News flash! Every week, following the Board meeting, Supervisor Kuehl picks five items you might find interesting, important, and/or fun. It’s your way to get a quick rundown of several highlights of the meeting in no more than 5 minutes! Looking for more? Click here to get the entire agenda.
Ongoing Funding for LA vs. Hate
Hate crimes can cause a cascading wave of trauma that reaches even beyond the individual who has been victimized, and reverberates throughout the entire community. The County is putting a priority on empowering people to report hate crimes, to stand firmly against the destructive belief systems behind them, and to access the resources they need to heal.
LA vs. Hate is a program that not only brings attention to incidents of hate in our County but also invests in resources to prevent and address them. This week, we passed a motion I co-authored with Supervisor Hilda Solis to further the work of LA vs. Hate and explore avenues for ongoing funding to ensure its success.
Monkeypox in LA County
On Tuesday morning, the Board declared the monkeypox outbreak to be a local emergency, which allows us greater freedom and flexibility is eliminating red tape and expediting the administration of vaccines as they become available. The proclamation comes on the heels of Governor Gavin Newsom’s declaration of a state of emergency for the State.
As of Tuesday, there were approximately 400 cases of monkeypox in the County. The Board is committed to a swift and comprehensive response to this growing crisis, and we are exploring all avenues to attract state and federal aid. For up-to-date info on monkeypox, visit publichealth.lacounty.gov/monkeypox.
Dr. Ferrer also updated the Board on COVID-19, the pausing of masking requirements, and some welcome news on vaccine boosters.
Throughout the pandemic, metrics and data have guided our public health decisions, and that continues to be the case. Since LA County very narrowly avoided two consecutive weeks with “high community transmission,” the indoor mask mandate is on pause and is not being implemented at this time.
Since the introduction of vaccines and boosters, the severity of COVID-19 and, consequentially, the intensity of public health restrictions like lockdowns, has dramatically decreased. Vaccines and boosters have helped prevent severe illness and death in large numbers of people. However, the transmissible Omicron variant and BA.5 subvariant have caused hospitalization and case rates to rise again. Now, the FDA has announced new boosters targeting these variants, which could be available as soon as September. Stay tuned for more on these updated vaccines at the Public Health Website.
Improving Immigrant Access to Public Benefits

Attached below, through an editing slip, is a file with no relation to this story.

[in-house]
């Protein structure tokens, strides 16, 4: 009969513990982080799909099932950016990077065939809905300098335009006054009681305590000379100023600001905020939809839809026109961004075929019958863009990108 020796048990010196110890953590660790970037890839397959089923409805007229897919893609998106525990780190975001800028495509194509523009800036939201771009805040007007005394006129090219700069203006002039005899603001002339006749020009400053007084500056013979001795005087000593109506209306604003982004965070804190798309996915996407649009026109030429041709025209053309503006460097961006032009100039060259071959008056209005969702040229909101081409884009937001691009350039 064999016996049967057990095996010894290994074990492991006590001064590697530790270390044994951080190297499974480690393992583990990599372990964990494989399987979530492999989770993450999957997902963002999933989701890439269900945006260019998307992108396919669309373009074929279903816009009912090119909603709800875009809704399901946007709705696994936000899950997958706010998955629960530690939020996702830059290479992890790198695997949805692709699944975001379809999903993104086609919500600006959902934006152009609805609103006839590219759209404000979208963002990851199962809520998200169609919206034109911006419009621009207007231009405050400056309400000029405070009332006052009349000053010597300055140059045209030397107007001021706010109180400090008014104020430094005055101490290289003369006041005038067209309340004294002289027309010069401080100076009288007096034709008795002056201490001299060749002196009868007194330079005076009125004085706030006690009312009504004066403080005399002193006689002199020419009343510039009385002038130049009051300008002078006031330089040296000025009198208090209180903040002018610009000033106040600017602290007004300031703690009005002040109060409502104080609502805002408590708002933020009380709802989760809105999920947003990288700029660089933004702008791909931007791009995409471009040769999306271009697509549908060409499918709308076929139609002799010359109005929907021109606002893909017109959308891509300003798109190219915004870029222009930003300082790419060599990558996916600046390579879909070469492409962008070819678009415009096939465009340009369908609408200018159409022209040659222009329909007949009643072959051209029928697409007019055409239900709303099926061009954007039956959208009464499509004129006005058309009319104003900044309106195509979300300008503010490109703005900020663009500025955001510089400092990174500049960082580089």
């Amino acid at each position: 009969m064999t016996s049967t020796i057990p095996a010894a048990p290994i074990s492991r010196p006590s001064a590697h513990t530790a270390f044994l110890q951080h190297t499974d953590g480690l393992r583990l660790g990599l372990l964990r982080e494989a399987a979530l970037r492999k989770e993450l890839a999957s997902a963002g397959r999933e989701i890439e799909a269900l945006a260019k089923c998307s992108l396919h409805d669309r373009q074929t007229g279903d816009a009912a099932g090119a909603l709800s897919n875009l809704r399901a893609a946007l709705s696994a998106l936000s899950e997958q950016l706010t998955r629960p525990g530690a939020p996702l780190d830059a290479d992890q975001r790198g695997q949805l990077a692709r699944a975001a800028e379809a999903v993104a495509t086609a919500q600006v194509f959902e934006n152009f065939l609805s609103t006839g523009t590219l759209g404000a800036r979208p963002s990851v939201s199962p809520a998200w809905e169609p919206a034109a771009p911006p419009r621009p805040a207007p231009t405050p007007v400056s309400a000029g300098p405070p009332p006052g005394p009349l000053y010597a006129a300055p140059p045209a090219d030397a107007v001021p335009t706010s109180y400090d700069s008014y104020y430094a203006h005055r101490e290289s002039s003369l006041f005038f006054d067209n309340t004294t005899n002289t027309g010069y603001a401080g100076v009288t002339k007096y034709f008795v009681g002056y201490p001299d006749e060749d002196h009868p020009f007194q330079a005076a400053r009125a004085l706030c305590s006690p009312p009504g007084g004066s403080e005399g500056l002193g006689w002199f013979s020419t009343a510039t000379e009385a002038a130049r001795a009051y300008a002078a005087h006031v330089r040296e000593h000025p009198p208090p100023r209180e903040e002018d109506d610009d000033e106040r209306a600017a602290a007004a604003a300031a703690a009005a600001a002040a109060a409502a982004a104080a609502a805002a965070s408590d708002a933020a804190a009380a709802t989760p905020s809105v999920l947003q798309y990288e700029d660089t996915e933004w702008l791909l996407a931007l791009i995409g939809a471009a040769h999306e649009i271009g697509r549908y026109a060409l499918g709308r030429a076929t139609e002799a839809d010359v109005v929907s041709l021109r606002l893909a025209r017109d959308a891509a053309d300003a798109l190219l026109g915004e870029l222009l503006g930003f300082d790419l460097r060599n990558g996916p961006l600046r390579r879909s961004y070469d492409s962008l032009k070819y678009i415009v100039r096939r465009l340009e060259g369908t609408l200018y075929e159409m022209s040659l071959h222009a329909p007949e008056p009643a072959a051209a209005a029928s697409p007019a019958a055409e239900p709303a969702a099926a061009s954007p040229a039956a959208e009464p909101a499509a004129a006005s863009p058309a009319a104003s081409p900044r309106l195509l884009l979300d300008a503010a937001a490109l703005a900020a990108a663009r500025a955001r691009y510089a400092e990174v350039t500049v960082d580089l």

From the start, one of the Trump Administration’s top objectives was deterring immigration and sowing fear and confusion in our immigrant communities. Unfortunately, many of that administration’s cruel actions have had lasting consequences, and it will take concerted effort to untangle a web of misinformation and to build up trust in the public services now available to our immigrants.
To undo this extensive damage, the Board passed a motion authored by Supervisors Hilda Solis and Janice Hahn that calls for a comprehensive strategy to inform our immigrant populations of the anticipated change to a Trump-era Public Charge Rule and encourage them to utilize the social supports that are available to them (including Medi-Cal, California Food Assistance Program, CalWORKs, and more.)
The Board passed a pair of motions I authored utilizing our Prop A Excess funds, funding made possible by the Safe Neighborhood Parks Proposition of 1996 and used to acquire, improve or maintain parks, open space lands, and recreational, cultural and community facilities within the County of Los Angeles.
The first motion clears the way to allocate a portion of our Prop A Excess Funds, in the amount of $1 million, to the Mountains Recreation and Conservation Authority to purchase 30 acres adjacent to Stone Canyon Park in LA City. This small, but critical, portion of open space is essential to maintaining an east-west habitat linkage in the Santa Monica Mountains between the 405 freeway and Griffith Park, preventing further fragmentation of this area and the wildlife living there.
The second motion allocates $1 million in funding to the Department of Parks and Recreation, allowing the department to make improvements to El Cariso Park in Sylmar, including an updated lighting system and pool renovations.